MDA director on hypersonics testing: ‘We need to get into a faster clip’

Lt. Gen. Heath Collins noted that with other missile programs “you may launch dozens of dozens of weapons. But on the hypersonic side, we just have not been able to do that."
A B-52H Stratofortress assigned to the 419th Flight Test Squadron is undergoes pre-flight procedures at Edwards Air Force Base, California, Aug. 8, 2020. The aircraft conducted a captive-carry flight test of the AGM-183A Air-launched Rapid Response Weapon Instrumented Measurement Vehicle 2 at the Point Mugu Sea Range off the Southern California coast. (Air Force photo by Giancarlo Casem)

With the Pentagon’s plans to field hypersonic weapons across multiple domains in the coming years, the head of the Missile Defense Agency is pushing for additional infrastructure to ramp up testing of the high-speed systems.

“We need to get into a faster clip of doing these tests, especially in the new stuff, to be able to really wring out the technology, but also to start beefing up the inventory levels [and] the capacity levels because, frankly, the hypersonics are too costly,” MDA Director Lt. Gen. Heath Collins said Thursday during an event hosted by the Center for Strategic and International Studies.

Development of hypersonic missiles and tools to defeat them, is a top modernization priority in the Defense Department, especially as adversaries like China and Russia mature their own versions of the technology. The weapons are able to reach speeds greater than Mach 5 and are highly maneuverable in-flight, making them difficult for traditional air defense systems to intercept them.

The Air Force, Navy and Army each have ongoing hypersonics programs, and a number of other efforts are in the works at the Defense Advanced Research Project Agency and other DOD organizations to advance the technology. However, a limited amount of adequate testing infrastructure has hindered overall development, Collins said.


With other programs, “you may launch dozens of dozens of weapons. But on the hypersonic side, we just have not been able to do that,” he said.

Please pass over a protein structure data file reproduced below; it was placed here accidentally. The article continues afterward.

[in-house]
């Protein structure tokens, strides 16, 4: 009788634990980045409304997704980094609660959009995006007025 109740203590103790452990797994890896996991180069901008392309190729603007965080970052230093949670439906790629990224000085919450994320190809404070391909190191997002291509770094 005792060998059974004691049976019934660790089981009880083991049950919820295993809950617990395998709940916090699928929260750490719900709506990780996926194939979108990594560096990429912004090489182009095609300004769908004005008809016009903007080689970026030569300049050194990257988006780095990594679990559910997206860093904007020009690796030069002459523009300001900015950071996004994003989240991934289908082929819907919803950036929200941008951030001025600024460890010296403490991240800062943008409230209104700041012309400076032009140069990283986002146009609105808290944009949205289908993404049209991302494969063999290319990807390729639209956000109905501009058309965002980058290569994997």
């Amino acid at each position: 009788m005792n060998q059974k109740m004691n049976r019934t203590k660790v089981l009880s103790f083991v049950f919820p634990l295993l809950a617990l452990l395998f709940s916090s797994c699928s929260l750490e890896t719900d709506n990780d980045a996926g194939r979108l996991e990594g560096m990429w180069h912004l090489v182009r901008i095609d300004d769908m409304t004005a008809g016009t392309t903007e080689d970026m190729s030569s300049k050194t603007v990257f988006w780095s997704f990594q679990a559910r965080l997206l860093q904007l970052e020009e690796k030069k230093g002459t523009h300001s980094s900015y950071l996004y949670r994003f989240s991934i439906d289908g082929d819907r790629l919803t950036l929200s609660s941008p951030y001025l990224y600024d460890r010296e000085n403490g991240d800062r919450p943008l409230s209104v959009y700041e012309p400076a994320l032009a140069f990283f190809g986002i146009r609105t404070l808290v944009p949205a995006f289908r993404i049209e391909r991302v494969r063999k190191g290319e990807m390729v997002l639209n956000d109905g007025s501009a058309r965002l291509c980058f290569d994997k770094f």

Data gathered from the department’s hypersonics tests can also support MDA’s efforts to develop capabilities to counter those types of systems.

Although the Pentagon operates a handful of ranges to test missiles, only one, located at Holloman Air Force Base in New Mexico, is long enough — over 50,000 feet — to test hypersonic weapons at speeds of Mach 5 or higher.

Another option is to launch the missiles over the open ocean. However, doing so makes recovery of the vehicles for further analysis extremely difficult.

Speaking at a House Armed Services strategic forces subcommittee hearing in March, George Rumford, director of the Pentagon’s Test Resource Management Center (TRMC), told lawmakers that the department is looking to upgrade the 70-plus-years-old track at Holloman, but doing so creates disruptions in missile testing. The Pentagon is also conducting an ongoing study to build additional tracks, he said.


Along with efforts to build more long-range corridors, there are two other major initiatives at the department to bolster the United States’ hypersonic testing capacity, Rumford told lawmakers.

That includes the Navy and TMRC’s Multi-Service Advanced Capability Hypersonics Test Bed (MACH-TB) program, which aims to prototype a modular flying test body that can validate subsystems and materials prior to integrating them onto platforms. The TMRC is also running the SkyRange program, which retrofits unmanned aerial vehicles so that hypersonic weapons can be tested in more locations.

While infrastructure is one bottleneck to moving forward with the systems, Collins emphasized during the CSIS event that the Pentagon needs to commit to funding its test programs for the weapons.

He said that it isn’t uncommon for programs to cut tests and equipment when funding gets tight, despite having already planned a full testing campaign.

“Off the cuff, I would say many of those ended up having to test more in the long run, but they ended up paying for more test assets later at more cost,” Collins said. “We’ve got to get farther up the cost curve, the efficiency curve by investing in the capacity to be able to do these kinds of weapons.”


There have been several new entrants into the hypersonics industrial base recently, which has helped the department improve its ability to test the missiles, he added.

In the near term, Collins said MDA is looking at how non-traditional defense contractors can provide targets for hypersonic weapons testing at a low cost.

“There is the commercial and venture capital space that are bringing hypersonic capabilities to bear, which is exciting because the costs of targets is an order of magnitude lower,” he said. “If we can get them to the point where they’re delivering capability that meets what we need in that intersection, that is going to be very powerful for us because our targets mean we can test more — and that is going to only help us in the long run.”

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